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Lecture #3: CORBA

CPSC608: Distributed Database Systems


January 25, 2000

Hoh In
Texas A&M University

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CPSC608: CORBA Copyright © 2000 Hoh In
Goals of Today
• Understand
– CORBA technology: What, Why, How
• Discuss
– Issues of CORBA: promises and problems

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CPSC608: CORBA Copyright © 2000 Hoh In
Contents
• Review
• What is CORBA?
• Why CORBA?
• How does CORBA work?
• What are considerations for using CORBA?
• Beyond CORBA

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CPSC608: CORBA Copyright © 2000 Hoh In
What is CORBA?

• CORBA is a standard for object interoperability


– Support for different languages
– Support for different platforms
– Communications over the network
– Additional services (e.g., security)
• CORBA is defined by the OMG (Object Management
Group)
– Begin since 1989
– CORBA 1 was in 1991
– Now, toward to CORBA 3
– More information: http://www.omg.org
• CORBA is a component of OMA (Object
Management Architecture)
4 * Source: Adapted from www.expede.com
CPSC608: CORBA Copyright © 2000 Hoh In
What is the OMA?
• Object Model and Interfaces (e.g., Domain Interfaces,
Application Interfaces)
– Defines what a CORBA object is
• Common Object Request Broker Architecture (CORBA)
– Standard for an ORB (Object Request Broker)
– Defines the IIOP (Internet Inter-ORB Protocol) -- the standard for
communication
– Defines the Language interfaces and tools
• Object Services -- common services
– Core services required to develop distributed architectures
– Naming -- allowing clients to find objects based on names
– Trading -- allowing clients to find objects based on their properties
– Others: Security, Transactions, event notification, ...
• Common Facilities -- high-level services
– e.g., Distributed Document Component Facility (DDCF) -- OpenDoc
• Allowing for the presentation and interchange of objects based on a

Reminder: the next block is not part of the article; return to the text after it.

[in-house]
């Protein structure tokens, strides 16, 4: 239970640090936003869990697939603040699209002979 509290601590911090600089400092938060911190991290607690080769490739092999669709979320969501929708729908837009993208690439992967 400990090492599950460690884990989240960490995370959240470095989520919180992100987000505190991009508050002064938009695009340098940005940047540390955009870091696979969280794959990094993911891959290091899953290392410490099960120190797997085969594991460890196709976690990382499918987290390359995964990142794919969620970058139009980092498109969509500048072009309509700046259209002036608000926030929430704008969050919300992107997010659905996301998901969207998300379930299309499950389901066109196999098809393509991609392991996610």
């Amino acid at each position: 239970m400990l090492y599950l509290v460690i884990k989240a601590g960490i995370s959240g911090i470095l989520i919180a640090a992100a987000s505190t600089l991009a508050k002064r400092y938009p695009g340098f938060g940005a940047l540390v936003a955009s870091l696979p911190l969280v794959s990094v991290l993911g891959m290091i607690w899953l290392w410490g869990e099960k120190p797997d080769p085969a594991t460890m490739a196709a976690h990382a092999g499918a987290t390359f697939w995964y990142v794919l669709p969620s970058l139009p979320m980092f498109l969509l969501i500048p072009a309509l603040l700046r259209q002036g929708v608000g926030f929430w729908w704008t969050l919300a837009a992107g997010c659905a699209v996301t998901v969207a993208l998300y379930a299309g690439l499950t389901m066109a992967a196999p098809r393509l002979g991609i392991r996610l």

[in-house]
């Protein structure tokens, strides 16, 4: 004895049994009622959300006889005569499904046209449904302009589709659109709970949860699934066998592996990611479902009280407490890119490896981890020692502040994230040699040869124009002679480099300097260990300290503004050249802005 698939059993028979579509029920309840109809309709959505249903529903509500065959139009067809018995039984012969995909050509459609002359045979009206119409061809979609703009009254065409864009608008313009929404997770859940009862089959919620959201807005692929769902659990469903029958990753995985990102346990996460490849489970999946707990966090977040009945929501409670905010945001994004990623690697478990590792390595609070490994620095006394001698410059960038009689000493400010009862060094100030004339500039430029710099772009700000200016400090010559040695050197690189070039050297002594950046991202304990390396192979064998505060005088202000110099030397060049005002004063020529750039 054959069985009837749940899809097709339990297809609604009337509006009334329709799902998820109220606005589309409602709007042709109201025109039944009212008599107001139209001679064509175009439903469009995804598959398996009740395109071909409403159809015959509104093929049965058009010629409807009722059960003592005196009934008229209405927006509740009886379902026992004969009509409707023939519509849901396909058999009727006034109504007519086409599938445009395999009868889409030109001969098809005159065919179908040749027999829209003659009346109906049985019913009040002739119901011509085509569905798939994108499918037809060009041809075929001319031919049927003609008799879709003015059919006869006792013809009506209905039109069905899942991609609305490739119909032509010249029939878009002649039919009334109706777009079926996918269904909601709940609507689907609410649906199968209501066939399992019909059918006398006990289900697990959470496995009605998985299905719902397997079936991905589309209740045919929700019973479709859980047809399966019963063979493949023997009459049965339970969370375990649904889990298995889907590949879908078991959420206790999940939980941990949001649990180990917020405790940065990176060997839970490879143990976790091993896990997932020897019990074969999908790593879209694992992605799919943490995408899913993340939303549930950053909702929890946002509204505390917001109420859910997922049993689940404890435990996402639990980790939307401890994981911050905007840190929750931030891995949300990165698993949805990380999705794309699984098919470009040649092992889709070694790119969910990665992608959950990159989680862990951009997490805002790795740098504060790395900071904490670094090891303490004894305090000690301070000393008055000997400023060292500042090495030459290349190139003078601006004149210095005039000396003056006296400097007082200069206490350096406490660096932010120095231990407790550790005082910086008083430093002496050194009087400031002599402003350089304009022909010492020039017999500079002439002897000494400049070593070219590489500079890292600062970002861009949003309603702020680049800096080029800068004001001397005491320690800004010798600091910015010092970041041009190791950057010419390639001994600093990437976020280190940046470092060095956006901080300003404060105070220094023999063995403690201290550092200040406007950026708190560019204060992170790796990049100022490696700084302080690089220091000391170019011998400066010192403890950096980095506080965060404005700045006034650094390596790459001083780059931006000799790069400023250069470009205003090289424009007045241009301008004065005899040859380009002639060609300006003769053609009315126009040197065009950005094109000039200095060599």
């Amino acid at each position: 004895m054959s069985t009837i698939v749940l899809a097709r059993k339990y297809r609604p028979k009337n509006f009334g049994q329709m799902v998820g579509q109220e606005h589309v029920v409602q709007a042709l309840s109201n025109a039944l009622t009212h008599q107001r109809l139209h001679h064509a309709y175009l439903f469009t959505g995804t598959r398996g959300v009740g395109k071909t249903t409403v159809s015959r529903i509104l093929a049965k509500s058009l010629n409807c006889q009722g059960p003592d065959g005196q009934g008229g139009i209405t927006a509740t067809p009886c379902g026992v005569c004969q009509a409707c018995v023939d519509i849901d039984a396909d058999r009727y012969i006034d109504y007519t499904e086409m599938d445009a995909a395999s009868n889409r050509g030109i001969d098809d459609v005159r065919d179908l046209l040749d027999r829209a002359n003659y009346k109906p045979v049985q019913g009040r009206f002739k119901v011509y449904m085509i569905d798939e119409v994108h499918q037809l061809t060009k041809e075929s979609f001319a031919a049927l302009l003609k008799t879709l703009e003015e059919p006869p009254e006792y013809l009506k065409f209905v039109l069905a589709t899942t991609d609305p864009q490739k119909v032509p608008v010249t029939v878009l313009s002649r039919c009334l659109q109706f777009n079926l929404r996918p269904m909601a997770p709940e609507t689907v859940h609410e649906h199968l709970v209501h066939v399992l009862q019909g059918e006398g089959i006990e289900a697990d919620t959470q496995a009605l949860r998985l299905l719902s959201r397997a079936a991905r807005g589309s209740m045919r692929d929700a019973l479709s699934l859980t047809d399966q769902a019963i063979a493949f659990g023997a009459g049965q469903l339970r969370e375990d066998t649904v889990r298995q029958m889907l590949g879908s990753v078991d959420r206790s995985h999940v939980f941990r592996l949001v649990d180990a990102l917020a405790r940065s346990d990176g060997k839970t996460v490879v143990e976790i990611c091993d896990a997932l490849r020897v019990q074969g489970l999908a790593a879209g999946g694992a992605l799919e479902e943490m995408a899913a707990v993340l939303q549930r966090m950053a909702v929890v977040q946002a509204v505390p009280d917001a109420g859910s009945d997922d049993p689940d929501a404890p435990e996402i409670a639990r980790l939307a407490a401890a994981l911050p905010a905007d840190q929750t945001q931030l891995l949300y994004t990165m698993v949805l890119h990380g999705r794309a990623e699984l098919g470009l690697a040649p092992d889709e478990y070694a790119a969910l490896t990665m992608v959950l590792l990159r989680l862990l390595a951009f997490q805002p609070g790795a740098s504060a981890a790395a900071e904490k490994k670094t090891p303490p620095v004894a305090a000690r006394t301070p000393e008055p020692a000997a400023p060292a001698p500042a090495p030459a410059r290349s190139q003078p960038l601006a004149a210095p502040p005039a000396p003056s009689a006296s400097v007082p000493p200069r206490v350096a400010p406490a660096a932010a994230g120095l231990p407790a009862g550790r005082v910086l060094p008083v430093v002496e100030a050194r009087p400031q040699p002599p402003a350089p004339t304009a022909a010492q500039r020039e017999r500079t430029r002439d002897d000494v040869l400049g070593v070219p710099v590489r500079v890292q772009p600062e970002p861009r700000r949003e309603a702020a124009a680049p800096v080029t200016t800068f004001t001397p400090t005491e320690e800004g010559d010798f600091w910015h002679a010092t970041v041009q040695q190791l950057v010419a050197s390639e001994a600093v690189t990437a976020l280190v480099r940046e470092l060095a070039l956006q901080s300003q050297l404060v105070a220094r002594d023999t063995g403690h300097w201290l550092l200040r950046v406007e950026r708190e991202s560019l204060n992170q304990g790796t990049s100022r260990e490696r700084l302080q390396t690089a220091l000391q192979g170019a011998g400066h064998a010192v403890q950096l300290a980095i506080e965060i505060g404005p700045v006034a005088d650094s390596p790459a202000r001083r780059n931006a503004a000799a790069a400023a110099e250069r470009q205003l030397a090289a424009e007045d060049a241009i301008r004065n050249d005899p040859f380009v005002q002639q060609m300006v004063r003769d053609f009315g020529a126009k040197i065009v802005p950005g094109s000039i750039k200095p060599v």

document model facilitating the linking of a spreadsheet object into a
report document

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CPSC608: CORBA Copyright © 2000 Hoh In
Some ORBs
• CORBA Software
(http://www.infosys.tuwien.ac.at/Research/Corba/software.html)
– Orbix (IONA)
– VisiBroker (Inprise)
– ObjectBroker (BEA)
– PowerBroker (Expersoft)
– ORB Plus (HP)
– ORBacus (Object-Oriented Concepts, Inc.)
– NEO/JavaIDL (SunSoft)

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CPSC608: CORBA Copyright © 2000 Hoh In
Contents
• Review
• What is CORBA?
• Why CORBA?
• How does CORBA work?
• What are considerations for using CORBA?
• Beyond CORBA

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CPSC608: CORBA Copyright © 2000 Hoh In
Why CORBA?
• Need to share information and resources
within and across diverse computing
enterprises
– CORBA is a Middleware Standard
– CORBA is a “Software Bus”
– CORBA is a Distributed Object Architecture

8 * Source: Adapted from www.expede.com


CPSC608: CORBA Copyright © 2000 Hoh In
CORBA is a Middleware Standard
• Before CORBA, middleware was dominated by proprietary tools
• CORBA provides a standard that allows you to:
– Develop applications using a common basis
– Change CORBA products with minimal rewriting of code
– Make objects running on different CORBA products interoperate
– Integrate third-party products that respect the standard
• CORBA is evolving to standardize other types of middleware

CORBA Object Message-Oriented


Middleware Middleware (MOM)

Object Transaction
Management
Transaction
Monitors

9 * Source: Java-CORBA E. Arch., expede.com


CPSC608: CORBA Copyright © 2000 Hoh In
CORBA and the “Software Bus”
• A standard architecture enabling you to plug components into
– Support different languages and platforms
– Connects everything up in a single architecture
• A basis for delivering reusable components
– A CORBA component can be accessed from any client technology
– A CORBA components has a clearly defined interface

10 * Source: Java-CORBA E. Arch., expede.com


CPSC608: CORBA Copyright © 2000 Hoh In
CORBA and Distributed Architectures

11 * Source: Java-CORBA E. Arch., expede.com


CPSC608: CORBA Copyright © 2000 Hoh In
Contents
• Review
• What is CORBA?
• Why CORBA?
• How does CORBA work?
• What are considerations for using CORBA?
• Beyond CORBA

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CPSC608: CORBA Copyright © 2000 Hoh In
How Does CORBA Work?
• Step 1: Write a specification for each object using IDL (Interface
Definition Language)
• Step 2: Compile the IDL to generate client stub and server
skeleton code
• Step 3: Write the client application code.